If you find yourself authoring several AWS lambdas for a serverless application architecture, you might have encountered this error:
An error occurred: mySweetLambda– Code storage limit exceeded. (Service: AWSLambda; Status Code: 400; Error Code: CodeStorageExceededException; Request ID: 05d3ae68-a7c2-a3e8-948e-41c2739638af).
The first time I encountered this error I wasn’t quite sure what was happening, but after some quick web searches I learned that AWS has a limit on Lambda storage that maxes out at 75Gb.
Additionally, I also learned that AWS retains all the previous versions of all my lambdas. That’s all fine, I should probably go do some “spring cleaning” and remove the unused versions. AWS does expose the functionality to remove former versions through the console. However, in my scenario I had over 500+ versions for some of my older lambdas. Clicking through 500+ versions is not how I want to spend my time. So what options are available? Surely there has to be some better options out there.
TLDR: Visit https://github.com/karl-cardenas-coding/go-lambda-cleanup for simple and easy to use solution.
Automation is your friend!
There are a handful of open source solutions available that I stumbled upon early on in my clean up journey.
- clear-lambda-storage (python)
- aws-lambda-es-cleanup (Cloudformation)
- SAR-Lambda-Janitor (CloudFormation)
- Serverless framework prune plugin (plugin)
While these options are all great and incredible useful, something didn’t feel right about this approach. I didn’t want to install python on my system (local/CI-CD) unless I absolutely needed it. I also didn’t like the idea of having to deploy infrastructure just for the purpose of cleaning up old lambda versions.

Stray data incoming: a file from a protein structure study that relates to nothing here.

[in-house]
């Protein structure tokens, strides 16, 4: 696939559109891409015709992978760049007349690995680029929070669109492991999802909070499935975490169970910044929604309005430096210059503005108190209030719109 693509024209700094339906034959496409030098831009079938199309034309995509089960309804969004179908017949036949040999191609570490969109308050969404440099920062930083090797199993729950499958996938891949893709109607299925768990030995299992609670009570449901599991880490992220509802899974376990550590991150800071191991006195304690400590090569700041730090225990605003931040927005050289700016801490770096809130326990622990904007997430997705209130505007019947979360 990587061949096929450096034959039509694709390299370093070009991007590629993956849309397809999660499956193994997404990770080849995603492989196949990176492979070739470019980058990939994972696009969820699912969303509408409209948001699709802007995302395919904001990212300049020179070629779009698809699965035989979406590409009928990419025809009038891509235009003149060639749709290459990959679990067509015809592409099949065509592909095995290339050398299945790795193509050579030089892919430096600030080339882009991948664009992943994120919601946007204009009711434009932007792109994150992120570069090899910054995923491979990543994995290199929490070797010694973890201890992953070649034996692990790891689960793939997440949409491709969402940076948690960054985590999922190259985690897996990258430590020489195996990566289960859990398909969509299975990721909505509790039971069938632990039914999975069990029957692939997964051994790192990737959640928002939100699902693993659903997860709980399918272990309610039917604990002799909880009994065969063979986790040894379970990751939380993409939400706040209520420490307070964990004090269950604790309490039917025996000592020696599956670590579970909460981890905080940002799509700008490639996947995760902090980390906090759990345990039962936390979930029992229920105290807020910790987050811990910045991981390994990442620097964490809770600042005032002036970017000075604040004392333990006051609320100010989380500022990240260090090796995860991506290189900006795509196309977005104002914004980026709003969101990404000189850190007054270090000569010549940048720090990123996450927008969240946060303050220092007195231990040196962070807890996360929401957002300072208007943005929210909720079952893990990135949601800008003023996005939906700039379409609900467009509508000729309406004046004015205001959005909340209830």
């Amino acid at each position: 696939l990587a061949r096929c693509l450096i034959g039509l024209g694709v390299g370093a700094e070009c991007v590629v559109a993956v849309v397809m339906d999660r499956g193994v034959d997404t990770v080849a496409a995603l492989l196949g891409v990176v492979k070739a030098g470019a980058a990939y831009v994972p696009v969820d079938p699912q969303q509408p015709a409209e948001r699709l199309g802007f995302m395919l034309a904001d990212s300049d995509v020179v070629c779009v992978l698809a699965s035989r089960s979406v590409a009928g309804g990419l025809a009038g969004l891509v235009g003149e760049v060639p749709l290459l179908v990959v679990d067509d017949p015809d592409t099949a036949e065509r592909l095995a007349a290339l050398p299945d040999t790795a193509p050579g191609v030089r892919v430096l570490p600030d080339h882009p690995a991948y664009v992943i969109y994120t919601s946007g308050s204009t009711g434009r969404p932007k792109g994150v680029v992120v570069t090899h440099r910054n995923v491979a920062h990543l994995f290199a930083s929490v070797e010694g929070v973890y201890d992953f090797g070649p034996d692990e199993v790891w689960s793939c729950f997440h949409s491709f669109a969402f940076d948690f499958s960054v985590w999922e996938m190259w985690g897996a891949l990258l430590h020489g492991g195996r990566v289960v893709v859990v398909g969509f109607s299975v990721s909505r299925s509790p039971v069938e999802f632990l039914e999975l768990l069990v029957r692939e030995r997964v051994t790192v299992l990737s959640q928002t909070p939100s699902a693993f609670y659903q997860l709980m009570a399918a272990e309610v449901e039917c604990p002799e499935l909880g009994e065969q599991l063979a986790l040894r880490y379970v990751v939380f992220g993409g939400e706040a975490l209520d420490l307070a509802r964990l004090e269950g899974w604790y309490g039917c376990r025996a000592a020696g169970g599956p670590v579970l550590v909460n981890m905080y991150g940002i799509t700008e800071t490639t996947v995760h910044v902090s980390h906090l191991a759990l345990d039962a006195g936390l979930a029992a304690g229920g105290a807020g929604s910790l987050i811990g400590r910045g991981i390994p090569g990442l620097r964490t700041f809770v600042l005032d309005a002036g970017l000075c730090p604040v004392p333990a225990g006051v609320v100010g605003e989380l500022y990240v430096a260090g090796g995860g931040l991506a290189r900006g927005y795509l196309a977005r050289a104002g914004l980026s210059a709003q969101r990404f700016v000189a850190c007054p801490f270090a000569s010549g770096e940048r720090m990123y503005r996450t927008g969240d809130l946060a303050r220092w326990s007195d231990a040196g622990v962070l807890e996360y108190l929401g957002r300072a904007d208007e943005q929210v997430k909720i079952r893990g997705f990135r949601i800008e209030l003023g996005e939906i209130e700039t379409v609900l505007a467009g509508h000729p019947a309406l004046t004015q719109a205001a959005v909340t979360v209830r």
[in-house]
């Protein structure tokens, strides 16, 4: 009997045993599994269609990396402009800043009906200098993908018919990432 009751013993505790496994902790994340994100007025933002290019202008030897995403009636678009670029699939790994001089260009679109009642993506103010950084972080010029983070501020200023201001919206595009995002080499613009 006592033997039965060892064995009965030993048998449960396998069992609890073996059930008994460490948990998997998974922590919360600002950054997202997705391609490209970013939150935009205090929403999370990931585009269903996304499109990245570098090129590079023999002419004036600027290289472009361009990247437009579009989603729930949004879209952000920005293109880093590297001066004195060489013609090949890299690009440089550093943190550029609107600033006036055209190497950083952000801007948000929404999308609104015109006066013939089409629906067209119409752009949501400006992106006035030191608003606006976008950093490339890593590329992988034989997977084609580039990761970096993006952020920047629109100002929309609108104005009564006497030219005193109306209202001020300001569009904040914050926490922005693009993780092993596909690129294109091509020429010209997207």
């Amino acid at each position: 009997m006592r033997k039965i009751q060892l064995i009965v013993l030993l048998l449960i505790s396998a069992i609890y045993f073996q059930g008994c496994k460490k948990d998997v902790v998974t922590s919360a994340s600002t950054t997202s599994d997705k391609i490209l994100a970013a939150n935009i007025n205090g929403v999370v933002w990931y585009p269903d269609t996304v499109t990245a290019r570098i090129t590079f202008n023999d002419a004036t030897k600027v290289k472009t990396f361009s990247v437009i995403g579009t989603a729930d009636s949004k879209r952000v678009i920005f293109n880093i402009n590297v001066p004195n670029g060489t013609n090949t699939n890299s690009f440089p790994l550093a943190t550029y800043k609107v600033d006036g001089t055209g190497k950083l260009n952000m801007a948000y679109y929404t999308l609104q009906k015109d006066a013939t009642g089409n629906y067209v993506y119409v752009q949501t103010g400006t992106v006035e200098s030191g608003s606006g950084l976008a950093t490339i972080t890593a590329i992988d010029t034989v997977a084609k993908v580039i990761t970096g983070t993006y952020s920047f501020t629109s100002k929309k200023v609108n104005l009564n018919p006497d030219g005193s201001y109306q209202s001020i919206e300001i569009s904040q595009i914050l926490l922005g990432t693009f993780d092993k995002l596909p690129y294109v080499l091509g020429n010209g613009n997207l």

Ideally, I just want to run a single command that cleans up old lambdas, without having to install a language runtime, and/or requiring to setup additional infrastructure for the sole purpose of cleaning up lambdas. Is there such a solution available? The answer is go-lambda-cleanup!
Go-lambda-cleanup is distributed as a single binary and it’s open source. The tool is available for Windows, Mac (Including M1 support), and Linux. No complicated install process, no need for additional infrastructure. Simply issue the command glc clean and the tool will start the clean up process.
Download the binary and install go-lambda-cleanup binary in a directory that is in your system’s PATH.
/usr/local/bin is the recommended path for UNIX/LINUX environments.
Confirm glc is installed correctly by issuing the version command. If you encounter and error then this is a good indicator that the binary is not found in the system path.
$ glc version go-lambda-cleanup v1.0.8
To start cleaning you must have valid AWS credentials. Go-lambda-cleanup utilizes the default AWS Go SDK credentials provider to find AWS credentials.
glc clean command will by default retain all
$LATEST versions and remove the rest.
glc clean -r us-east-1
If you want to retain
$LATEST and the last two versions but remove the remaining versions, simply use the
-c flag parameter.
glc clean -r us-east-1 -c 2
There is also a dry run option available if you want to get a preview of an actual execution.
glc clean -r us-east-1 -d
I encourage you to go checkout go-lambda-cleanup if you have been wanting a simpler solution to conduct AWS lambda cleanup. More details can be found in the project README. Feel free to open op issues if you encounter/observe something odd with the tool!
2021-04-02 23:47 +0000 (Last updated: 2021-04-03 00:12 +0000)
badf7c2 @ 2021-04-03